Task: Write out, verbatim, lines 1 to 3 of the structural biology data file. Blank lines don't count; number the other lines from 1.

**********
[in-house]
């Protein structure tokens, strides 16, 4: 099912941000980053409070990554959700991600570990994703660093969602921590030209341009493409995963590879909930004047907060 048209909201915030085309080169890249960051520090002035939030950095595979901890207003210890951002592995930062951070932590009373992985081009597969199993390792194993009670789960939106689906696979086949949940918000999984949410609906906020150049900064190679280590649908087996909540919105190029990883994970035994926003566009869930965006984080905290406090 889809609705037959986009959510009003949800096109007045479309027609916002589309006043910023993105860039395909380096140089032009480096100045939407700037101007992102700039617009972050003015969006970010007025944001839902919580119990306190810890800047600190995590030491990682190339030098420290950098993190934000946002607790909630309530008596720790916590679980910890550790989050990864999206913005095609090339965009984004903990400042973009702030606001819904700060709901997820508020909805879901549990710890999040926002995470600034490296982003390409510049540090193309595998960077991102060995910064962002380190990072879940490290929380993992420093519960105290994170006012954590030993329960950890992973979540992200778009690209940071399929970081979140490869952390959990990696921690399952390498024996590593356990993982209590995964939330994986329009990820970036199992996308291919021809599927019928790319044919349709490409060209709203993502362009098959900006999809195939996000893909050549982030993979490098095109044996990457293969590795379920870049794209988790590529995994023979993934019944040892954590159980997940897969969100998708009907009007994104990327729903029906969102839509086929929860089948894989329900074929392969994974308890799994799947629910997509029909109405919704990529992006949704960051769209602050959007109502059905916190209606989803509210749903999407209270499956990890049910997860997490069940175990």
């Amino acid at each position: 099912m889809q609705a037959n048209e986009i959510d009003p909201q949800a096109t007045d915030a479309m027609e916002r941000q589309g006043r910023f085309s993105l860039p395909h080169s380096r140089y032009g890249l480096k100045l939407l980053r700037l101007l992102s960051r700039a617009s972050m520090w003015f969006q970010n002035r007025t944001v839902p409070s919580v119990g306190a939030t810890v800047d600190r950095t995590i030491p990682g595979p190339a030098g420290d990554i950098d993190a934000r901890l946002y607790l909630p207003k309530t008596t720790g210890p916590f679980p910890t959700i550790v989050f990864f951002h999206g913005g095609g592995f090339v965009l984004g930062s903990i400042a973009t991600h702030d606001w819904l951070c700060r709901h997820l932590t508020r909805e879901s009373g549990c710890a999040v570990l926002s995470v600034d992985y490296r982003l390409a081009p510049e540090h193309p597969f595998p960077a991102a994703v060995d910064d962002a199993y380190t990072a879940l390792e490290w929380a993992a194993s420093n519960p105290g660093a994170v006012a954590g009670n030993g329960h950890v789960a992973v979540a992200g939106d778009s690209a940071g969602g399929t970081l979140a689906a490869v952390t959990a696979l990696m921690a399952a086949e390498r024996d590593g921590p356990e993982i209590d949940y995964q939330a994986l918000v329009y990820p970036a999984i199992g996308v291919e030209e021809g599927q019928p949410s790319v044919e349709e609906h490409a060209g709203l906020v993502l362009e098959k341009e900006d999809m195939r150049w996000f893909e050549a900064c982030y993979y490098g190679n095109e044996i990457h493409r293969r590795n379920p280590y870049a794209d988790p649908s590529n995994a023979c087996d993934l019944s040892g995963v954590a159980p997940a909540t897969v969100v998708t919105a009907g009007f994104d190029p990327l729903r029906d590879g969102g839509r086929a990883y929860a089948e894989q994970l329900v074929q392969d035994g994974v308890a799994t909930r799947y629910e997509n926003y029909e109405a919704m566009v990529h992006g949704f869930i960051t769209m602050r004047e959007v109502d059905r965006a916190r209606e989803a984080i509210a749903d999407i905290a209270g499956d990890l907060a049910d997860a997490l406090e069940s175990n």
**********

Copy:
[in-house]
């Protein structure tokens, strides 16, 4: 099912941000980053409070990554959700991600570990994703660093969602921590030209341009493409995963590879909930004047907060 048209909201915030085309080169890249960051520090002035939030950095595979901890207003210890951002592995930062951070932590009373992985081009597969199993390792194993009670789960939106689906696979086949949940918000999984949410609906906020150049900064190679280590649908087996909540919105190029990883994970035994926003566009869930965006984080905290406090 889809609705037959986009959510009003949800096109007045479309027609916002589309006043910023993105860039395909380096140089032009480096100045939407700037101007992102700039617009972050003015969006970010007025944001839902919580119990306190810890800047600190995590030491990682190339030098420290950098993190934000946002607790909630309530008596720790916590679980910890550790989050990864999206913005095609090339965009984004903990400042973009702030606001819904700060709901997820508020909805879901549990710890999040926002995470600034490296982003390409510049540090193309595998960077991102060995910064962002380190990072879940490290929380993992420093519960105290994170006012954590030993329960950890992973979540992200778009690209940071399929970081979140490869952390959990990696921690399952390498024996590593356990993982209590995964939330994986329009990820970036199992996308291919021809599927019928790319044919349709490409060209709203993502362009098959900006999809195939996000893909050549982030993979490098095109044996990457293969590795379920870049794209988790590529995994023979993934019944040892954590159980997940897969969100998708009907009007994104990327729903029906969102839509086929929860089948894989329900074929392969994974308890799994799947629910997509029909109405919704990529992006949704960051769209602050959007109502059905916190209606989803509210749903999407209270499956990890049910997860997490069940175990």
């Amino acid at each position: 099912m889809q609705a037959n048209e986009i959510d009003p909201q949800a096109t007045d915030a479309m027609e916002r941000q589309g006043r910023f085309s993105l860039p395909h080169s380096r140089y032009g890249l480096k100045l939407l980053r700037l101007l992102s960051r700039a617009s972050m520090w003015f969006q970010n002035r007025t944001v839902p409070s919580v119990g306190a939030t810890v800047d600190r950095t995590i030491p990682g595979p190339a030098g420290d990554i950098d993190a934000r901890l946002y607790l909630p207003k309530t008596t720790g210890p916590f679980p910890t959700i550790v989050f990864f951002h999206g913005g095609g592995f090339v965009l984004g930062s903990i400042a973009t991600h702030d606001w819904l951070c700060r709901h997820l932590t508020r909805e879901s009373g549990c710890a999040v570990l926002s995470v600034d992985y490296r982003l390409a081009p510049e540090h193309p597969f595998p960077a991102a994703v060995d910064d962002a199993y380190t990072a879940l390792e490290w929380a993992a194993s420093n519960p105290g660093a994170v006012a954590g009670n030993g329960h950890v789960a992973v979540a992200g939106d778009s690209a940071g969602g399929t970081l979140a689906a490869v952390t959990a696979l990696m921690a399952a086949e390498r024996d590593g921590p356990e993982i209590d949940y995964q939330a994986l918000v329009y990820p970036a999984i199992g996308v291919e030209e021809g599927q019928p949410s790319v044919e349709e609906h490409a060209g709203l906020v993502l362009e098959k341009e900006d999809m195939r150049w996000f893909e050549a900064c982030y993979y490098g190679n095109e044996i990457h493409r293969r590795n379920p280590y870049a794209d988790p649908s590529n995994a023979c087996d993934l019944s040892g995963v954590a159980p997940a909540t897969v969100v998708t919105a009907g009007f994104d190029p990327l729903r029906d590879g969102g839509r086929a990883y929860a089948e894989q994970l329900v074929q392969d035994g994974v308890a799994t909930r799947y629910e997509n926003y029909e109405a919704m566009v990529h992006g949704f869930i960051t769209m602050r004047e959007v109502d059905r965006a916190r209606e989803a984080i509210a749903d999407i905290a209270g499956d990890l907060a049910d997860a997490l406090e069940s175990n």